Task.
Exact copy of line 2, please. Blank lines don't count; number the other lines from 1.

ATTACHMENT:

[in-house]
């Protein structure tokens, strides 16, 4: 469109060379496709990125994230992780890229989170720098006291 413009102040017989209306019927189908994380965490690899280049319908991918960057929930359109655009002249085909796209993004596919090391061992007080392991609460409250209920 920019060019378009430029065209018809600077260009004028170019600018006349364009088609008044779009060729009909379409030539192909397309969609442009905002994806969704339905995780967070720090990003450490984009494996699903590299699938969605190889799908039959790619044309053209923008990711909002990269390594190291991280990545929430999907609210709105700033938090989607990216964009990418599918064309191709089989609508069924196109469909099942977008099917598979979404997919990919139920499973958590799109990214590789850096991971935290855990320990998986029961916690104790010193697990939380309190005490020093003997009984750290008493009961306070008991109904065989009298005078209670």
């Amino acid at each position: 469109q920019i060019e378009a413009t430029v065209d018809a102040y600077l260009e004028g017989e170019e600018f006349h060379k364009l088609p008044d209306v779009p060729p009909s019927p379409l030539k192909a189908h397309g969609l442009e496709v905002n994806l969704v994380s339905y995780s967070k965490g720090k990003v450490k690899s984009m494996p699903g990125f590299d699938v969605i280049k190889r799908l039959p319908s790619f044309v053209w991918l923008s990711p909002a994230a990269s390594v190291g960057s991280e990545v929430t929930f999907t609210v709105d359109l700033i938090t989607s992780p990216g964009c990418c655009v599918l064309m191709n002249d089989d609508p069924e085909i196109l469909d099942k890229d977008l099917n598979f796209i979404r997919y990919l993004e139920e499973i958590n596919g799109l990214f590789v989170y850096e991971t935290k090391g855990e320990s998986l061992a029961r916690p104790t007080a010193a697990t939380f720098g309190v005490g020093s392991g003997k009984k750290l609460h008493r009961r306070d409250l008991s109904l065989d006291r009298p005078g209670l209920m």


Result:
């Protein structure tokens, strides 16, 4: 469109060379496709990125994230992780890229989170720098006291 413009102040017989209306019927189908994380965490690899280049319908991918960057929930359109655009002249085909796209993004596919090391061992007080392991609460409250209920 920019060019378009430029065209018809600077260009004028170019600018006349364009088609008044779009060729009909379409030539192909397309969609442009905002994806969704339905995780967070720090990003450490984009494996699903590299699938969605190889799908039959790619044309053209923008990711909002990269390594190291991280990545929430999907609210709105700033938090989607990216964009990418599918064309191709089989609508069924196109469909099942977008099917598979979404997919990919139920499973958590799109990214590789850096991971935290855990320990998986029961916690104790010193697990939380309190005490020093003997009984750290008493009961306070008991109904065989009298005078209670």